Is there any figure in American political discourse more reviled than the bureaucrat? Say the word and a potent caricature leaps to mind: the petty and shiftless paper pusher who wields his small amount of power with malice and caprice. Whatever the issue — from school reform to overhauling the nation's intelligence apparatus — the bureaucrat is on the wrong side of it.
It's slander with a long pedigree — Cicero called the bureaucrat "the most despicable" of men, "petty, dull, almost witless...a holder of little authority in which he delights, as a boy delights in possessing a vicious dog" — but in the last forty years, conservatives have converted this casual contempt into an ideological fixture. Since as far back as the Goldwater campaign, the American right has generally found that "the government" is too abstract an entity for most people to actively loathe. It's far more effective to demonize the people who execute its daily functions. Bureaucrats are to conservatives what the bourgeoisie was to Marx: an oppressive class of joyless knaves. Milton Friedman quipped that "hell hath no fury like a bureaucrat scorned"; Ronald Reagan said in 1966 that "the best minds are not in government" because if any were, "business would hire them away"; and George Wallace expressed his desire to "take those bearded bureaucrats" in Washington who were in the process of desegregating the South, "and throw them in the Potomac."
But a funny thing has happened over the past six years. At a time when the press failed to check a reactionary Administration, when the opposition party all too often chose timidity, it was the lowly and anonymous bureaucrats, clad in rumpled suits, ID badges dangling from their necks, who, in their own quiet, behind-the-scenes way, took to the ramparts to defend the integrity of the American system of government.
It was the midlevel intelligence professionals in the CIA whose expertise led them to argue that Iraq had no means of acquiring nuclear material; it was the planners and country experts at the State Department who prepared a 1,200-page document about postwar Iraq outlining in depressing detail the many challenges and brutalizing exigencies our occupying forces now face. It was professional scientists in the bowels of the Environmental Protection Agency who pushed their reports warning of the effects of climate change, only to have them censored and purged. It was concerned and conscientious spooks and cryptographers at the National Security Agency who contacted reporters to raise alarms about the warrantless wiretapping of Americans. It was a midlevel career bureaucrat at the Department of Education named Jon Oberg who spent his own time — nights and weekends — studying the student loan program and discovered that taxpayers were being ripped off by private lenders to the tune of hundreds of millions of dollars. Despite warnings from his (appointed) superiors, he published his results in an internal memo sent to the entire department. He retired shortly thereafter.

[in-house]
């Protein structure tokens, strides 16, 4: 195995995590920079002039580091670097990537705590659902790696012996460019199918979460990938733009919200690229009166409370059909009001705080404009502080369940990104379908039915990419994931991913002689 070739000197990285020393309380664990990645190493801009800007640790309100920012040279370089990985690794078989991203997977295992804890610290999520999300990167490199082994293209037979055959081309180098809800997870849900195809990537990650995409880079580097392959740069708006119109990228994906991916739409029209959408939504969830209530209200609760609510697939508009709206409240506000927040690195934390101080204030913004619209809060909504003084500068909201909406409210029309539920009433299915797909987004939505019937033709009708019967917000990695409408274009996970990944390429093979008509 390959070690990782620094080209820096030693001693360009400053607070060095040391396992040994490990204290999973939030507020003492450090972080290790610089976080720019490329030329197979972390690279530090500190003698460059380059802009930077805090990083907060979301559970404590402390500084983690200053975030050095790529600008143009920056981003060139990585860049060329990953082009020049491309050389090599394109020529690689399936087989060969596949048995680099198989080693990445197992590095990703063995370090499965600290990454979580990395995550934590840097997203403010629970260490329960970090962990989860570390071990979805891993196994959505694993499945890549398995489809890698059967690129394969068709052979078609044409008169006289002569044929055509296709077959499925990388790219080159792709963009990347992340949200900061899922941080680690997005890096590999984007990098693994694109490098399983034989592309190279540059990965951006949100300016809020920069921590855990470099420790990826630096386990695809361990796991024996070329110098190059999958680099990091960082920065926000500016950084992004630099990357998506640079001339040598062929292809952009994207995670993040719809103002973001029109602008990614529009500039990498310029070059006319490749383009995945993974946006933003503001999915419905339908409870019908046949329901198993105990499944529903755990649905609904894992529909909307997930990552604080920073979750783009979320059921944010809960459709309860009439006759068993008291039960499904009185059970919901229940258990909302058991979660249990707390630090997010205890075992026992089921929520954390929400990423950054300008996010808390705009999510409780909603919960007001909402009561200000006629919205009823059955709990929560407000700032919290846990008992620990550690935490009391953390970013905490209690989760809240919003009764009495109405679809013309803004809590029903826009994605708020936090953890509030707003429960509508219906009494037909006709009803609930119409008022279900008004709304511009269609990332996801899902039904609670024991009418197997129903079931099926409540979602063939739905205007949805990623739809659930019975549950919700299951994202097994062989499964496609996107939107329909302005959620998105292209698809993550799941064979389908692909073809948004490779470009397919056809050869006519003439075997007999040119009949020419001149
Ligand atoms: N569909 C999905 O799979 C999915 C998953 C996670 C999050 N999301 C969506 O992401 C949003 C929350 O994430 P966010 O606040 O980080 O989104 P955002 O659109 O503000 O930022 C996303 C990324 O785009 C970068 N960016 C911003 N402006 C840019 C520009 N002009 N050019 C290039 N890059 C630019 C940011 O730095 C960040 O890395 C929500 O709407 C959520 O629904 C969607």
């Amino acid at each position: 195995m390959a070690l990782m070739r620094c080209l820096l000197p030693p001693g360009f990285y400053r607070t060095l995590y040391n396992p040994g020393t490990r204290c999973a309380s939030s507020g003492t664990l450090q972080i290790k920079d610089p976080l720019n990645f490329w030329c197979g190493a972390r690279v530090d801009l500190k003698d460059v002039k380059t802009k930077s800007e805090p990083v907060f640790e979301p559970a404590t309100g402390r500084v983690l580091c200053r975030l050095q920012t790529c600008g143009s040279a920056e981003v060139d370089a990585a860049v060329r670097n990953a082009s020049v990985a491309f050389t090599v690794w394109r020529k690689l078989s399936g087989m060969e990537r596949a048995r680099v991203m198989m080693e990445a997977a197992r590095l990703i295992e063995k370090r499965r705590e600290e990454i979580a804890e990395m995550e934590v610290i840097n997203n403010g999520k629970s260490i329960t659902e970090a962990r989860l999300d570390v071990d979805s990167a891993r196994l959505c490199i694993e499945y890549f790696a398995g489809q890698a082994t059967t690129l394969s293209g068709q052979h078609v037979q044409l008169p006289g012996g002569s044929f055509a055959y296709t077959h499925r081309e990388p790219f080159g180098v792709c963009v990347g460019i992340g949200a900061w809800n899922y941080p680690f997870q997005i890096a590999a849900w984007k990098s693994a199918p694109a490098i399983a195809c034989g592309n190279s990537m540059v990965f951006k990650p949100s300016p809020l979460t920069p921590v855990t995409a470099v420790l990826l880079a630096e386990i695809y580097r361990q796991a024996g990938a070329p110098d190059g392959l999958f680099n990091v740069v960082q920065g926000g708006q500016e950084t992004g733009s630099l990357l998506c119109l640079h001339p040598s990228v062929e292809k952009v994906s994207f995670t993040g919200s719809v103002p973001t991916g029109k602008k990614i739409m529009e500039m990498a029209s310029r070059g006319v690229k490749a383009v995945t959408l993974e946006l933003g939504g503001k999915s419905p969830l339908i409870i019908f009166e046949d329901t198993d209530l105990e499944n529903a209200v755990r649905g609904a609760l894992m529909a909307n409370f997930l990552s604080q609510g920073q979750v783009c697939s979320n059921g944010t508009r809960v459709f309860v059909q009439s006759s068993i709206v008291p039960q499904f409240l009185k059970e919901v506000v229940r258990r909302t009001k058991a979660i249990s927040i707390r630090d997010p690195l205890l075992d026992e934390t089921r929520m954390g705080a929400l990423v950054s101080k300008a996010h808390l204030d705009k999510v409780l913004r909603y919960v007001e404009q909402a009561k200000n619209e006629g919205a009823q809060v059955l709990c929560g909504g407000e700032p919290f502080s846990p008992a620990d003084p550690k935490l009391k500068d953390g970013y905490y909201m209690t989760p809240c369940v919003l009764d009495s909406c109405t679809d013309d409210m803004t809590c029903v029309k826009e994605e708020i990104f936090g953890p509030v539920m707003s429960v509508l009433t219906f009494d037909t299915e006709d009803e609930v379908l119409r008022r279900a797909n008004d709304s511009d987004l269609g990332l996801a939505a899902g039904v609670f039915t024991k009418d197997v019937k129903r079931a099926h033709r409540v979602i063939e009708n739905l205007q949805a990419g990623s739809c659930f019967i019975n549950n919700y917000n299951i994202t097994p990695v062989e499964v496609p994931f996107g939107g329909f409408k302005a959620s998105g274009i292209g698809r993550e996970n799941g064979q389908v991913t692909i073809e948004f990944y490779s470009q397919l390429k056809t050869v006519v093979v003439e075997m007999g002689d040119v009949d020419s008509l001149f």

Perhaps the most dramatic example of the virtue of bureaucracy came during the recent revelations of James Comey's late-night confrontation with the President's henchmen in the hospital room of the drugged and groggy Attorney General John Ashcroft. True, Comey and Ashcroft were both appointed apparatchiks, but ones who acted, for this moment, like bureaucrats, responsible to the integrity of their office and the rules and processes by which those offices were governed. And they were no doubt pressured by the fact that many of the career civil servants in the Justice Department had reportedly vowed to quit if the wiretapping program in question was approved.
But one could easily imagine the Comey story slightly altered to bolster the Goldwater-Reagan-Bush II worldview. Imagine that Jack Bauer, hero of television's 24, has a suspect ready to confess to the location of a ticking bomb but runs up against a maddening bureaucratic regulation that prevents him from employing the necessary interrogation techniques until the obstructionist, stickler-for-the-rules Attorney General signs off. But the pathetic AG has fallen ill, and is in the hospital, drugged, which means Bauer has to waste precious time while he waits for some of the President's associates to visit the stricken AG and get the needed signature. When they arrive, however, they realize they're too late: they've been beaten to the punch by a quisling bureaucrat who's persuaded the Attorney General not to sign off, because Bauer's tactics would be "illegal."
After all, what could be a more absurd example of mindless red tape than a midnight drive to a hospital to obtain...a supervisor's signature? But the moral of the Comey story specifically, and of the failures of the Bush Administration more broadly, is the sublime value of bureaucracy. Not only is governance of any kind impossible without it; so too are the checks and balances of a constitutional republic. Red tape is what binds those in power to the mast of the law, what stands in the way of government by whim. That's why an Administration hostile to any checks and balances has sought to reconstitute the federal civil service as just another lever in its machine.
As hard as Rove & Co. have tried to remake the bureaucracy in their own partisan image, though, their changes have been by and large cosmetic. Like teachers at a high school who watch classes of students come and go, the bureaucrats remain while the administrations change. When the current occupant of the White House leaves, his appointed hacks will leave with him, and whether or not someone actually committed to governing takes his place, the bureaucrats will be there, as always, to do their duty.
By Christopher Hayes
Reprinted with permission from the The Nation